A special Web page, usually an order form, that is usually part of a larger campaign. For example, clicking on a banner advertisement might take you to a landing page where you can learn more about the product and, hopefully, order it.
Also known as a sales lead, this is the name of a person who has expressed interest in a product or service, and a willingness to learn more. Lead generation is an important task for copywriters in business-to-business marketing.
Direct-mail packages and catalogs that offer products you can order through the mail or online.
Short for marketing communications, which is anything that the marketing department produces, such as press releases, sales brochures, and advertisements, to reach out to prospects and customers.
A Web site dedicated to a specific product or campaign. It’s often different from the company’s main Web site. A microsite is often used in conjunction with another promotional piece. For example, a link within an e-zine ad might take the reader to a microsite that provides more detailed information on the product.
Abbreviation for Portable Document Format. This is the standard way that mockups and design concepts are shared. A designer, for example, might email a copywriter a draft of a layout as a PDF file. The software you need to view a PDF file, Adobe’s Acrobat Reader, is available at
Also known in the industry as a book, this is a collection of copywriting samples used to promote your talents to potential employers and clients.
Similar to demographics, except the information also includes needs, interests, preferences, annoyances, and other psychological insights into a particular segment of the marketplace.
Short for pay per click, this is a form of online advertising, such as a banner, where the advertiser only pays when someone clicks on the ad.
A gift offered to potential buyers as an incentive for buying the product. Premiums are often used in direct-mail and online promotions. (“Order today and you’ll also receive this free gift.”)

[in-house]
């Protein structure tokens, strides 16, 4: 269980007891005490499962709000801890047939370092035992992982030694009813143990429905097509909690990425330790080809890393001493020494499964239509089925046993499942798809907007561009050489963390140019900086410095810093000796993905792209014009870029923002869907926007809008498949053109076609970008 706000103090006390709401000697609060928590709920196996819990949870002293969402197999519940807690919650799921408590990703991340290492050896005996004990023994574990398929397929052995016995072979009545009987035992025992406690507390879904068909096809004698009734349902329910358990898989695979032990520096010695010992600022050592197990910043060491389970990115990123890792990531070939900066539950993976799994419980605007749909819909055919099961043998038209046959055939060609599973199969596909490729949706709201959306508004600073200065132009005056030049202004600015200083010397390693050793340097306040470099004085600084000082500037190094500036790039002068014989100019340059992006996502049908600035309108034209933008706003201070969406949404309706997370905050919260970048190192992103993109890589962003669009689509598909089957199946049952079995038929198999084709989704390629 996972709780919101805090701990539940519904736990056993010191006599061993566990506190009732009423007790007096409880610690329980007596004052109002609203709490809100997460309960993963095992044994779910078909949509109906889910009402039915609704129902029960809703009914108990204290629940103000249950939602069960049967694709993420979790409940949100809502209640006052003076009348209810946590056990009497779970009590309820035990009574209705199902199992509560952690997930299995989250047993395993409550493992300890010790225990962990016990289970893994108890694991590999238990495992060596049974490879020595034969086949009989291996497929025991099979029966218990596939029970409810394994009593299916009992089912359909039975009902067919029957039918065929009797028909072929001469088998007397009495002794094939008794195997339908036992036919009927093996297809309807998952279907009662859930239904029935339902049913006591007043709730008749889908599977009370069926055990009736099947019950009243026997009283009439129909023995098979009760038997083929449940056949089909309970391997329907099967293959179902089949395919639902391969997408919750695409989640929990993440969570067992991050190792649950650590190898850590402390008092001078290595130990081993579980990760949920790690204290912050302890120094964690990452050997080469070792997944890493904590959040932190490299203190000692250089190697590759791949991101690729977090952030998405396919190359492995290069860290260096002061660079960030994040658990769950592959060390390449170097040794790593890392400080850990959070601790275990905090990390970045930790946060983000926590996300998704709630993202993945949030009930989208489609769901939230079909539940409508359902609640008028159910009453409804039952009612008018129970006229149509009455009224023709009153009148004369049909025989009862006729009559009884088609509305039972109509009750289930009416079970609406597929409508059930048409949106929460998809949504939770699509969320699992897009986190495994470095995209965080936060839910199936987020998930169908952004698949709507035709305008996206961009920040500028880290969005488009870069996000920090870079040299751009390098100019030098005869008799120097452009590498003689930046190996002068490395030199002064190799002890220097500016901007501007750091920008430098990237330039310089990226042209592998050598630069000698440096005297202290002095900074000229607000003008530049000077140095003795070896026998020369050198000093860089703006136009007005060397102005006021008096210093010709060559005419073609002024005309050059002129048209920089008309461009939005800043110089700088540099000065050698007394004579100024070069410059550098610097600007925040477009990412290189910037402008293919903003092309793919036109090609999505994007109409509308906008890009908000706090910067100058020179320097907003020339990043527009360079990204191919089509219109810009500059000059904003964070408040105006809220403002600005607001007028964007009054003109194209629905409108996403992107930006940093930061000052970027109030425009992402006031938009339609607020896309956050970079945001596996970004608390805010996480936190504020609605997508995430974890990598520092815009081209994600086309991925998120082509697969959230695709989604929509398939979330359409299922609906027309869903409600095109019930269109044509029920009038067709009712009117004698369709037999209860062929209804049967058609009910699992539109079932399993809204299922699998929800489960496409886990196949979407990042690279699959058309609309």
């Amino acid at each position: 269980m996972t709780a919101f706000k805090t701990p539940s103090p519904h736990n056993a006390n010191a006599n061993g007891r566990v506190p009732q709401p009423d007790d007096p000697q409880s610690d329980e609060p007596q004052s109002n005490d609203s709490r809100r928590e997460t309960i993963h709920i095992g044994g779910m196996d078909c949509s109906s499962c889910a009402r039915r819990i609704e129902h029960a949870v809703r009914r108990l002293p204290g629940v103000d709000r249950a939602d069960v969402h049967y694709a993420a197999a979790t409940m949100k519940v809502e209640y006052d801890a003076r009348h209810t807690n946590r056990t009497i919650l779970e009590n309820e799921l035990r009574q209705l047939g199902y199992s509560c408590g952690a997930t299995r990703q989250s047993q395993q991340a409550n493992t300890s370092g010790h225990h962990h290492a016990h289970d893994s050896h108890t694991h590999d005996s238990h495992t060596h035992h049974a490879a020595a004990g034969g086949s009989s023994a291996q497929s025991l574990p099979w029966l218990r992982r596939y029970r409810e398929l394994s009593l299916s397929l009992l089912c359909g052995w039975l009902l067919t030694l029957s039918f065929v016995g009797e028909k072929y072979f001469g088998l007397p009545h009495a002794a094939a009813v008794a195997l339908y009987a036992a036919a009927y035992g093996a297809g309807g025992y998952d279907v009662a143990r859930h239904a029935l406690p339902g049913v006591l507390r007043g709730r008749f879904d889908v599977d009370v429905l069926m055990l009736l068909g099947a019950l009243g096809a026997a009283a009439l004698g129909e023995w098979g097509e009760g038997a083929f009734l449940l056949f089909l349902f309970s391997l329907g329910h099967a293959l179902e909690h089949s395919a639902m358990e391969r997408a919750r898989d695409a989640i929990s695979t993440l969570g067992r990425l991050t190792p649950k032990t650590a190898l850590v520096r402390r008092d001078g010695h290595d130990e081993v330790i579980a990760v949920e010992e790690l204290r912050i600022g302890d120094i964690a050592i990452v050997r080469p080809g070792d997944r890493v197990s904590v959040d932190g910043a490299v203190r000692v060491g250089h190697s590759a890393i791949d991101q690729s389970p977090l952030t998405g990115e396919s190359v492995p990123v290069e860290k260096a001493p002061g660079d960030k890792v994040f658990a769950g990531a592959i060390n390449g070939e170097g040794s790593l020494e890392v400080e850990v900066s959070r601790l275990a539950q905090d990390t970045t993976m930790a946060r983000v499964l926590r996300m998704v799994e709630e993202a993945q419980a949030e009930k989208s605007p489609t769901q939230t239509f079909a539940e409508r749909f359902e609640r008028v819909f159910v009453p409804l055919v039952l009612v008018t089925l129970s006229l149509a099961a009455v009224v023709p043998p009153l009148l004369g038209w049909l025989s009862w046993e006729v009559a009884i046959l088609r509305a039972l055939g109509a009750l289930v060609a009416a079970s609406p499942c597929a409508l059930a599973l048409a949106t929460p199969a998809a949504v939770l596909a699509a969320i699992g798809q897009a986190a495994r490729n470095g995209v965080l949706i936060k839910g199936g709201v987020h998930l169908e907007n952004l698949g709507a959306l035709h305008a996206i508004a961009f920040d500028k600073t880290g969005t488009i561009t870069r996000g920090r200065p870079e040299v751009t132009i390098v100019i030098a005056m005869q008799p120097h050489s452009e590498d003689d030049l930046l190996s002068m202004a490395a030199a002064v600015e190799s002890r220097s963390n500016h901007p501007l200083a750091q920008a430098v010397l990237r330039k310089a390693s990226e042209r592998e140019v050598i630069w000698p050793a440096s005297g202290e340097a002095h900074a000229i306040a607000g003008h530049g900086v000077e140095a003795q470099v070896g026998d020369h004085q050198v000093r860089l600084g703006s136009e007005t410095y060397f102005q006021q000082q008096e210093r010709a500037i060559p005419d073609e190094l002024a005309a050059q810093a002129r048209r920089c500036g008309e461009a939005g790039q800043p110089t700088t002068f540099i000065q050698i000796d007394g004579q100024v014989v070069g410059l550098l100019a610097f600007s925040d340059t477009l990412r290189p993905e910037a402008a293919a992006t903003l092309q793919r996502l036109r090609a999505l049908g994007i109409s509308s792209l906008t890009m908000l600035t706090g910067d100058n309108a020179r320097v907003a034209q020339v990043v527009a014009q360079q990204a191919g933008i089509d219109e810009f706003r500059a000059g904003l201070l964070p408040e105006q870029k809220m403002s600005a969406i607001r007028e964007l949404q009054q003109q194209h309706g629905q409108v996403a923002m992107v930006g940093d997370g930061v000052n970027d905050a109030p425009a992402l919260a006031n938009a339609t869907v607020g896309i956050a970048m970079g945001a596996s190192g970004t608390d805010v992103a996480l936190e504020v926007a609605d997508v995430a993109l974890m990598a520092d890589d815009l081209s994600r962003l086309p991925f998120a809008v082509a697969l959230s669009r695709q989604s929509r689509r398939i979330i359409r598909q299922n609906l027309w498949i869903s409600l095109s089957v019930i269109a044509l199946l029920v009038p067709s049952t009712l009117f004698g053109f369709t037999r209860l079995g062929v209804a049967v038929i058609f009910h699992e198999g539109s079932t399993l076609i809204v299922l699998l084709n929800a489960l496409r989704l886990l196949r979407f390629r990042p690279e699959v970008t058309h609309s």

A potential customer; someone who has the budget, authority, and desire to buy a product or service but hasn’t done so yet.
The response generated from a promotional piece, such as a direct-mail package. (“The sales letter pulled a 5% response.”)
Short for return on investment, this is a popular term in business-to-business marketing. Business buyers often have to justify their purchases by the return in revenues and cost savings that a product or service can potentially generate.
Copy that attempts to sell the product or service rather than simply raise awareness or convey information.
A specialized type of sales brochure that explains only a specific aspect or application of a product or service.
The area in a publication that is reserved for advertising. (“We just booked space in
Lawn Care Monthly
for a half-page ad.”)
The estimated number of potential customers for a product or service.
The attempt to get a customer to purchase extras or a better version of the product or service. “Would you like to supersize that meal?” is the classic example.
Short for unique selling proposition. According to the person who first coined the phrase, advertising legend Rosser Reeves, a USP has three characteristics: 1) the promotion must make a specific proposition to the prospect, 2) the proposition must be one that the competition either cannot, or does not, offer, and 3) the proposition must be strong enough to motivate the masses to buy the product or service.
A Web seminar; a presentation that you can listen to and view on a special Web site.